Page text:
The soundtrack to the romantic comedy How to Lose a Guy in 10 Days (2003) features songs that add to the scene in a very effective way. Actress Kate Hudson plays the main character, Andie, and Matthew McConaughey plays the male protagonist, Ben. Due to the comedy genre of the movie, there are many happy songs that add to the comedic levity of the movie as a whole. Some upbeat songs include “Good Day” by Tom Luce and “Hot in Herre” by Nelly.
According to Giannetti’s Understanding Movies, tone of voice can be far more communicative than words in revealing a person’s thoughts (205). In How to Lose a Guy in 10 Days, Andie’s tone is different both times she sings the song “You’re So Vain” by Carly Simon. The song is the only one of the soundtrack that plays twice throughout the movie. The first time it plays is on one of Andie and Ben’s dates after only dating for a few days. There is Jamaican music playing in the background when the pair are in Ben’s apartment and he is cooking dinner for her. While Ben cooks for Andie, she scatters feminine object around the apartment and changes his music to “You’re So Vain.” Once Ben realizes this, he walks into the living room and Andie starts singing the song’s lyrics to him while trying to be cute and enticing.
The second time this song features in the movie is near the end when both Ben and Andie finally realize that both of them have been using each other to win contradicting bets with their friends. They are at a fancy party, which starts out to be a glamorous evening. To help enhance the glamour of this scene, the popular song “L-O-V-E” by Bert Kaempfert & Milt Gabler plays in the background. Once both characters come to the realization of their betrayal, the mood suddenly shifts and Ben tells the pianist to play “You’re So Vain,” which the two karaoke together. Andie does not act cute and fun during the song the second time around; rather, she screams the lyrics and both she and Ben change some of the words. Some of the lyrics changes include “Ben Barry you’re so vain, you probably think this song is about you. You fooled me to win a bet, you should feel ashamed.”
I find it very interesting how the same song can elicit two very different moods and tones to the different parts of the movie depending on how soft or how loud the singer says (or screams) the words. Due to the movies overall comedic tone, I believe that it was smart of the director, Donald Petrie, to include “You’re So Vain” to the soundtrack because it adds tension. Furthermore, I liked how he decided to play it twice in the movie, which helps the audience associate the song with the shift in Andie and Ben’s relationship. The first time the song plays, the awkward tension is created when Andie sings because the audience knows that she is acting like a crazy person with the intent of getting Ben to break up with her. The second time around, the song adds angry tension between the two protagonists, which is a sudden shift in the mood of the glamorous party they attend.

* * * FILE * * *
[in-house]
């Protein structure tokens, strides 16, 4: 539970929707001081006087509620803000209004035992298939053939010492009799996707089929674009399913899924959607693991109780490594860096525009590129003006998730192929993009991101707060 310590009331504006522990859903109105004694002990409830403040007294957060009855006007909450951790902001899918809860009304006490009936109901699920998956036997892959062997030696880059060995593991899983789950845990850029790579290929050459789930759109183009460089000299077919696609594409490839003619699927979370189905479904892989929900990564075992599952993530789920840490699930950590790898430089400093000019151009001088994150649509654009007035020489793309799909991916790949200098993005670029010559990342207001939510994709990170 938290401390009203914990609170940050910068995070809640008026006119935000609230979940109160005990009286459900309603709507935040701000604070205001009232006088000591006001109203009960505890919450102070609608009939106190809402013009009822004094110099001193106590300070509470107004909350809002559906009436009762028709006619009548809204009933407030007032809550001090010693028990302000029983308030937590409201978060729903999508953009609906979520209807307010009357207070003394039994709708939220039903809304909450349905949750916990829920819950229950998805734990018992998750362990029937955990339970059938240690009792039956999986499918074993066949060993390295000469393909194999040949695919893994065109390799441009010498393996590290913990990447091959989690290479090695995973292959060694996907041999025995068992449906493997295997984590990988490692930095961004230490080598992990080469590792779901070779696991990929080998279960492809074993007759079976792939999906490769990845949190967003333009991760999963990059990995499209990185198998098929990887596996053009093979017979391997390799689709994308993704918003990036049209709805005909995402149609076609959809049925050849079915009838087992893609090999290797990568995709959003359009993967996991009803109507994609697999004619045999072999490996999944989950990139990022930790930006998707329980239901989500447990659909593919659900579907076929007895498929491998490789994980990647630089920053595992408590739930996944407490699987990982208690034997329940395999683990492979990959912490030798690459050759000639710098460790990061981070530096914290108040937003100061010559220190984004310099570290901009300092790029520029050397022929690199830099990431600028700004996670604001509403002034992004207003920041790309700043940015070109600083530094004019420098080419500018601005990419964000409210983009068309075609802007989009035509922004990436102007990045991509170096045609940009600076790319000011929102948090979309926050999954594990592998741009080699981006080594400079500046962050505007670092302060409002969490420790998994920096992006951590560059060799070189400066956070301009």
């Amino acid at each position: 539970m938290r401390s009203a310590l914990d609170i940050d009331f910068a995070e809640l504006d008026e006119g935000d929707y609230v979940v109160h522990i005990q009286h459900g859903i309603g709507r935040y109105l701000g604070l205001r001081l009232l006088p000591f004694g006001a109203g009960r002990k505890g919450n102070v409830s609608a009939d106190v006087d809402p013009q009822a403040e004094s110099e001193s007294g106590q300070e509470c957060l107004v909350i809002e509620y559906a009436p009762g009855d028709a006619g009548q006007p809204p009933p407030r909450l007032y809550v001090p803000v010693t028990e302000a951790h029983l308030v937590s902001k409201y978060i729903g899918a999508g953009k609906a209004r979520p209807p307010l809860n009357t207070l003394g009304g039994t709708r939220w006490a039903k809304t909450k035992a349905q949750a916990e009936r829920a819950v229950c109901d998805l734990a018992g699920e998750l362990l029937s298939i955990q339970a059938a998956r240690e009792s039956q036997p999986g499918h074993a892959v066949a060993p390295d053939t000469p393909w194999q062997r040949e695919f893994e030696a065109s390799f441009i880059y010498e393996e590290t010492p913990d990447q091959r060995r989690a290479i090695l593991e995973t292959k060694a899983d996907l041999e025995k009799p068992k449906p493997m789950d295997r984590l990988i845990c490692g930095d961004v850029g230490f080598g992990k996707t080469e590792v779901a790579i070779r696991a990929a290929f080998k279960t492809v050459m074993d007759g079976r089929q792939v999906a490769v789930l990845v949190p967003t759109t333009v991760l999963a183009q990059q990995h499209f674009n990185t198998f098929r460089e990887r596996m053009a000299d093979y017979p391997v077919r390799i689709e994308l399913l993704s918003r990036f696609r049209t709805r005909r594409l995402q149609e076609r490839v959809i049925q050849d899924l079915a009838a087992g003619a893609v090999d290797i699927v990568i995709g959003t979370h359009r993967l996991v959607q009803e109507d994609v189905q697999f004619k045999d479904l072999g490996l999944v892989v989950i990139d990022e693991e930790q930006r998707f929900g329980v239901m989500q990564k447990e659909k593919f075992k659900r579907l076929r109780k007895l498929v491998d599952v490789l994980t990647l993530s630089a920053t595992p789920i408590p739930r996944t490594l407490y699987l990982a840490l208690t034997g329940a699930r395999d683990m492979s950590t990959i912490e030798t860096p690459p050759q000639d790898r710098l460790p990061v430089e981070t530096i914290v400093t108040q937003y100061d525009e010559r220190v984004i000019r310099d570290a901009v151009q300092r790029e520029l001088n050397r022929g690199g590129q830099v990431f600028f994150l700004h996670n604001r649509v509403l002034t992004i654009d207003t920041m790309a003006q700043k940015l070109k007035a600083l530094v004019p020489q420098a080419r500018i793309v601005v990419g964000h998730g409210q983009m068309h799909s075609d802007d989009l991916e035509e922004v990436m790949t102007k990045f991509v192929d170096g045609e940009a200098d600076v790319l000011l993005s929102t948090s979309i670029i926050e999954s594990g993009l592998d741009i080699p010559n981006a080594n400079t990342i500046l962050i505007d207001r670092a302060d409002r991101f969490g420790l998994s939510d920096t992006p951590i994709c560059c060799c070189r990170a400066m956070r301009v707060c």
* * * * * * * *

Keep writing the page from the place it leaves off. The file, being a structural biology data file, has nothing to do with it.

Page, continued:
The more intense version of “You’re So Vain” creates an immediate shift in not only the tone and mood of the party, but it also creates a dramatic change in the movie’s plot. An emotional scene proceeds now that both characters were publicly humiliated. Ben and Andie share a conversation when leaving the party that is an angry, yet sad moment. The music gets louder when Andie says “You can’t lose something you never had.” The increase in volume evokes a very strong emotional response, causing the audience to feel sad. In the book, Everything’s An Argument, Andrea Lunsford says, “if you strike the right emotional note, you’ll establish an important connection.”
As a whole, I really enjoyed watching the movie due to the soundtrack. I think the director did a fantastic job of creating expected levity to the comedy by using upbeat songs. The soundtrack also features romantic songs, which cause the audience to believe the love story of the two protagonists. Playing the same song during two different scenes was genius in my opinion, because now I will also remember this movie when I hear the song, “You’re So Vain.”
Giannetti, Louis D. Understanding Movies 12th edition. NJ: Pearson, 2011. Print.